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Tuesday, April 19, 2011

One size may no longer fit the Village Center model

I have done one blog on the decline of the village centers and have been reading some other blogs on this issue. Frank Hecker has written how village centers have changed, Columbia's Future wrote about the Owen Brown Village Center and the Wilde Lake Village Center. The factor that seems to be weakening the concept of the village center as a place for village residents to shop is the development of other shopping choices like BJ’s and Costco. The addition of Wegman’s will further weaken the retailers in village centers. If grocery stores no longer bring residents to the centers how will the smaller retailers in the centers survive? Will village centers have to develop a niche to survive against the big box retailers?

In earlier posts I have talked about how we are seeing diversity in restaurants of every ethnic type. In addition I have noticed the growth of the ethnic grocery stores. The HowChow blog has posted on the wide variety of ethnic grocery stores in our area. I have tried many of these small stores and have enjoyed trying items that looked interesting. Some items became favorites and others were “interesting” tried only once. Where once you had to travel to other countries to taste the items that you can now buy locally. Most of the owners of these markets are helpful in telling you how to use the unknown items. With the increasing ethnic diversity in Howard County I would expect this trend of ethnic merchants to increase.

The only problem with the ethnic grocery stores is that they are spread out across the county and usually in hidden locations that are not visible from the road. Wouldn’t it be interesting if one of the village centers became a hub for these grocery stores? You could go from the Mexican market to the Indian market to the Asian market. Combine this with some ethnic restaurants and an ethnic craft store and you have something that would draw people from all over the county to a village center. Add an ethnic festival and entertainment in the warm months and you have a village center as a cultural center. Maybe even a location for the Foreign Born Information and Referral Network office and the African Art Museum of Maryland.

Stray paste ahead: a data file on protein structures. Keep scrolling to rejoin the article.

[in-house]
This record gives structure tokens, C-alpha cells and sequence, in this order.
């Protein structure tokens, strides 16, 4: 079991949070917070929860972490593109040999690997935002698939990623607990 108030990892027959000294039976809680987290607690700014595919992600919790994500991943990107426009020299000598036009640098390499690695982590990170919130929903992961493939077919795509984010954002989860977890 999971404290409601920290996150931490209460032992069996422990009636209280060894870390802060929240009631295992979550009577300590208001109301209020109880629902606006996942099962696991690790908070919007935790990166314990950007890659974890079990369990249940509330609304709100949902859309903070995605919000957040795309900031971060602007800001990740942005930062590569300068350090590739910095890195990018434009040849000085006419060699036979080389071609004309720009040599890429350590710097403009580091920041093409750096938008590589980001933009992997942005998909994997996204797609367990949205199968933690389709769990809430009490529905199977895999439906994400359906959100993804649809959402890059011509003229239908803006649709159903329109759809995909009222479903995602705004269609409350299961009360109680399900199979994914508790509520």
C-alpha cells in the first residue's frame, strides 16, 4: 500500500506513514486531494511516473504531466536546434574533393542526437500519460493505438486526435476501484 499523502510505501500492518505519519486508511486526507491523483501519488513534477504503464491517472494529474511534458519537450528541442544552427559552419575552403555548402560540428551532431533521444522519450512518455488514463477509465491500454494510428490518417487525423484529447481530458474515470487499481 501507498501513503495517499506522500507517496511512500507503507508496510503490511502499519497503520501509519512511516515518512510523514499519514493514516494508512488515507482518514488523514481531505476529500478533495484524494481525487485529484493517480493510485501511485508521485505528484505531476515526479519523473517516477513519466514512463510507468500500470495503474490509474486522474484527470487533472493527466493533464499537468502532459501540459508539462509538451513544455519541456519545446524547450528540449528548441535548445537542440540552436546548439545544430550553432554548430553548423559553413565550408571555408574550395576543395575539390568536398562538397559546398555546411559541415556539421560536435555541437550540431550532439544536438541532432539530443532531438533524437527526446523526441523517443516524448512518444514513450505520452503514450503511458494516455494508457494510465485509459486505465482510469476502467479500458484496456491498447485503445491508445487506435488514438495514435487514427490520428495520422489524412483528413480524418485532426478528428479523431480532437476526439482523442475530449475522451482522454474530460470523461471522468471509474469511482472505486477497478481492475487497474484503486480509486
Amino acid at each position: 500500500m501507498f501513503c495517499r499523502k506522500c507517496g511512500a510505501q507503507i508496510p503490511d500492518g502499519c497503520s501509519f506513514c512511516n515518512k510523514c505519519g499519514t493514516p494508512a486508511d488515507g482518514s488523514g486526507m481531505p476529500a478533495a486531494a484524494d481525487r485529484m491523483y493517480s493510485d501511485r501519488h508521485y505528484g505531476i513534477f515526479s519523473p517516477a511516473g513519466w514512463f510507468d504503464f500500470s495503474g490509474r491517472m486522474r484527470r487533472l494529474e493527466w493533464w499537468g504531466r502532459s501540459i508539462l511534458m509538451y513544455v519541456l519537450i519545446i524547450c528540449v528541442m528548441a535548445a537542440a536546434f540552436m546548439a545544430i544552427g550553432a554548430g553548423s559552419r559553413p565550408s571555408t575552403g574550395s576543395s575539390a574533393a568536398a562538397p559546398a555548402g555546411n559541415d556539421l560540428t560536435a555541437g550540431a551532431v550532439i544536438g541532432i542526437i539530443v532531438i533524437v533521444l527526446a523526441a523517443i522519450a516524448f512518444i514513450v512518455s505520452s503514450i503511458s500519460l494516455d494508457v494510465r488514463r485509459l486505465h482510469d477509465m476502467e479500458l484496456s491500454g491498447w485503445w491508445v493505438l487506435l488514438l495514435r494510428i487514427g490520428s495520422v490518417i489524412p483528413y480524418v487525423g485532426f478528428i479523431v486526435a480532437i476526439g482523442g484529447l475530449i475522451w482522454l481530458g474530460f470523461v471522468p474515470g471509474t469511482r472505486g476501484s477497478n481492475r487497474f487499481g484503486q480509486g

4 comments:

Frank Hecker said...

Glad to see you echoing the idea of a "global village center" that I floated in my blog post. One key question is, which center might be best suited for this concept? Do you have thoughts on this?

Hoco Connect said...

Wilde Lake would have seemed like a good choice as the model that set the tone for what Rouse originally thought a village center should be. Wilde Lake could have developed the model for the new concept. I think the fact that Kimco is the manager of the Wilde Lake Village Center and that the planning has gone so far makes it unlikely that it could be done there. The Long Reach Village Center is maybe a better choice as their future does seem shaky with Wegman's moving in in 2012 and the possible loss of Safeway to the competition. There maybe time to plan a new concept with Long Reach before they get to the point that Wilde Lake is now.

Karen said...

This is an idea that Oakland Mills included in its master plan. See page 11 of the OMVC Master Plan: http://www.oaklandmills.org/pdf/OM_Master_Plan_Final.pdf

duanestclair said...

I am surprised I didn't think of OM. It would be a logical choice because it already has an international fair and a good international restaurant. I love the ideas in the Master Plan. The space where the gas station was seems to have little chance for development. Housing for artists and others to display their creative works would be interesting there. I am not sure if the Food Lion would be able to kill the idea that included ethnic grocery stores. That is why I thought of Wilde Lake and Long Reach if the Safeway left.